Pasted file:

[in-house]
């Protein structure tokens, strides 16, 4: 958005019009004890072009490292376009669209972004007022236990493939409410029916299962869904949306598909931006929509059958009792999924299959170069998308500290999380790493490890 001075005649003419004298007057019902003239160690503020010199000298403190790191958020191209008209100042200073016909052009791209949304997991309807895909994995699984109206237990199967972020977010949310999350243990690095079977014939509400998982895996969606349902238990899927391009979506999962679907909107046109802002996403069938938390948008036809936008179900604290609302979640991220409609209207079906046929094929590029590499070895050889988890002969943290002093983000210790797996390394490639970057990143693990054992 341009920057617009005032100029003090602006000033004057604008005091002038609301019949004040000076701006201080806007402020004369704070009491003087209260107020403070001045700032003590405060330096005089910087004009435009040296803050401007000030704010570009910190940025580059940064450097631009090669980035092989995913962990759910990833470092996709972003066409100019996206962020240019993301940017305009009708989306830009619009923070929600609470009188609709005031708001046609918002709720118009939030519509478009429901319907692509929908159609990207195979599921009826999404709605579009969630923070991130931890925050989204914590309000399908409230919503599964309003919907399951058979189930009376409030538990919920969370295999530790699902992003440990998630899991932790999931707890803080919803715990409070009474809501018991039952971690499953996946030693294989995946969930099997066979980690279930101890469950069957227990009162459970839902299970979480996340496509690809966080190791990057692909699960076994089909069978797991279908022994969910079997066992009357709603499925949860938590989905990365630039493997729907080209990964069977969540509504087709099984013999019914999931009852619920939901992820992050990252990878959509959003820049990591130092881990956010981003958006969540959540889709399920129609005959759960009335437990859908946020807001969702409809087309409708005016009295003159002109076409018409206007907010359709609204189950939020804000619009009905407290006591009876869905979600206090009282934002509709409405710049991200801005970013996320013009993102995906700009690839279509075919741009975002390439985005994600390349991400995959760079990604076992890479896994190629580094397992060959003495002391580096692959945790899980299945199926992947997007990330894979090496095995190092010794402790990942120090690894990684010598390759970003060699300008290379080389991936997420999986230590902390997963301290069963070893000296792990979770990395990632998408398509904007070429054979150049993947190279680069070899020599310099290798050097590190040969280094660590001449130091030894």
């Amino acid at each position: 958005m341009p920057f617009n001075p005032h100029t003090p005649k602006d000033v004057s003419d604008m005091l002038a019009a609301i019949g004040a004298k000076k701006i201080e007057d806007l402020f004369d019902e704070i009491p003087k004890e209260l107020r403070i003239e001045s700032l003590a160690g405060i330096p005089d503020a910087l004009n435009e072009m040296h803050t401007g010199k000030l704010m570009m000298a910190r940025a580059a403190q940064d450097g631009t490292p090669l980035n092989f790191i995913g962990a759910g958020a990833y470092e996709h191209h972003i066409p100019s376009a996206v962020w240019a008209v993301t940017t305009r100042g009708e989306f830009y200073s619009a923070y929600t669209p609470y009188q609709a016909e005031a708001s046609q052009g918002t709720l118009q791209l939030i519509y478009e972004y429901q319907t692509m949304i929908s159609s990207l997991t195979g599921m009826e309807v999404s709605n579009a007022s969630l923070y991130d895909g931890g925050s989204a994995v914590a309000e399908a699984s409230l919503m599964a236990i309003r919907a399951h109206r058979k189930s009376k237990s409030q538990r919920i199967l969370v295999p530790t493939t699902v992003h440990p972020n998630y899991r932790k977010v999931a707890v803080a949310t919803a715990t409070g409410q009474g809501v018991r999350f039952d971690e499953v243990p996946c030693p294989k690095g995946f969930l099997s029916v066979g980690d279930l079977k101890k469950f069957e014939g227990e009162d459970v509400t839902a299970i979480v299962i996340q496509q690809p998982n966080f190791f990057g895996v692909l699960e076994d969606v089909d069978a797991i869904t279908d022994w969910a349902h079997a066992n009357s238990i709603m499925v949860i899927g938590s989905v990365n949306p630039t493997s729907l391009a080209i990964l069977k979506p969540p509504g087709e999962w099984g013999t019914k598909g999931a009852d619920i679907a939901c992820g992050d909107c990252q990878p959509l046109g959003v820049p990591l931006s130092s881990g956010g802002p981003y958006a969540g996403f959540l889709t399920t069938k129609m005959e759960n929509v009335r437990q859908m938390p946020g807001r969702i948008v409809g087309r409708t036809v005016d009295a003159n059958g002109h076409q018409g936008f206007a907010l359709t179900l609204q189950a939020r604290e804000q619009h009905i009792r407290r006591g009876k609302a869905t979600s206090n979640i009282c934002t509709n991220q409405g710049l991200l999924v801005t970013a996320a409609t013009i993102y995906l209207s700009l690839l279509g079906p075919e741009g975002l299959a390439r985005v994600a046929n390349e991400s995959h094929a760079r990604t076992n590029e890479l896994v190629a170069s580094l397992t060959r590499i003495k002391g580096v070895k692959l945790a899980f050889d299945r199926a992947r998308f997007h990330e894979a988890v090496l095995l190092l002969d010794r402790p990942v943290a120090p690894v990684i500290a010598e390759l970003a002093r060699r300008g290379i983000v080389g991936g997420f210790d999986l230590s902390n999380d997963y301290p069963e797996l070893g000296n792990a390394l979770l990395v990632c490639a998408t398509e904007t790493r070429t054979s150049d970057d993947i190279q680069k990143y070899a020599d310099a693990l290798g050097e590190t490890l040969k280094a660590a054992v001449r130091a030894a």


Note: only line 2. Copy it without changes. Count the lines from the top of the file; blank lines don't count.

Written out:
């Protein structure tokens, strides 16, 4: 958005019009004890072009490292376009669209972004007022236990493939409410029916299962869904949306598909931006929509059958009792999924299959170069998308500290999380790493490890 001075005649003419004298007057019902003239160690503020010199000298403190790191958020191209008209100042200073016909052009791209949304997991309807895909994995699984109206237990199967972020977010949310999350243990690095079977014939509400998982895996969606349902238990899927391009979506999962679907909107046109802002996403069938938390948008036809936008179900604290609302979640991220409609209207079906046929094929590029590499070895050889988890002969943290002093983000210790797996390394490639970057990143693990054992 341009920057617009005032100029003090602006000033004057604008005091002038609301019949004040000076701006201080806007402020004369704070009491003087209260107020403070001045700032003590405060330096005089910087004009435009040296803050401007000030704010570009910190940025580059940064450097631009090669980035092989995913962990759910990833470092996709972003066409100019996206962020240019993301940017305009009708989306830009619009923070929600609470009188609709005031708001046609918002709720118009939030519509478009429901319907692509929908159609990207195979599921009826999404709605579009969630923070991130931890925050989204914590309000399908409230919503599964309003919907399951058979189930009376409030538990919920969370295999530790699902992003440990998630899991932790999931707890803080919803715990409070009474809501018991039952971690499953996946030693294989995946969930099997066979980690279930101890469950069957227990009162459970839902299970979480996340496509690809966080190791990057692909699960076994089909069978797991279908022994969910079997066992009357709603499925949860938590989905990365630039493997729907080209990964069977969540509504087709099984013999019914999931009852619920939901992820992050990252990878959509959003820049990591130092881990956010981003958006969540959540889709399920129609005959759960009335437990859908946020807001969702409809087309409708005016009295003159002109076409018409206007907010359709609204189950939020804000619009009905407290006591009876869905979600206090009282934002509709409405710049991200801005970013996320013009993102995906700009690839279509075919741009975002390439985005994600390349991400995959760079990604076992890479896994190629580094397992060959003495002391580096692959945790899980299945199926992947997007990330894979090496095995190092010794402790990942120090690894990684010598390759970003060699300008290379080389991936997420999986230590902390997963301290069963070893000296792990979770990395990632998408398509904007070429054979150049993947190279680069070899020599310099290798050097590190040969280094660590001449130091030894």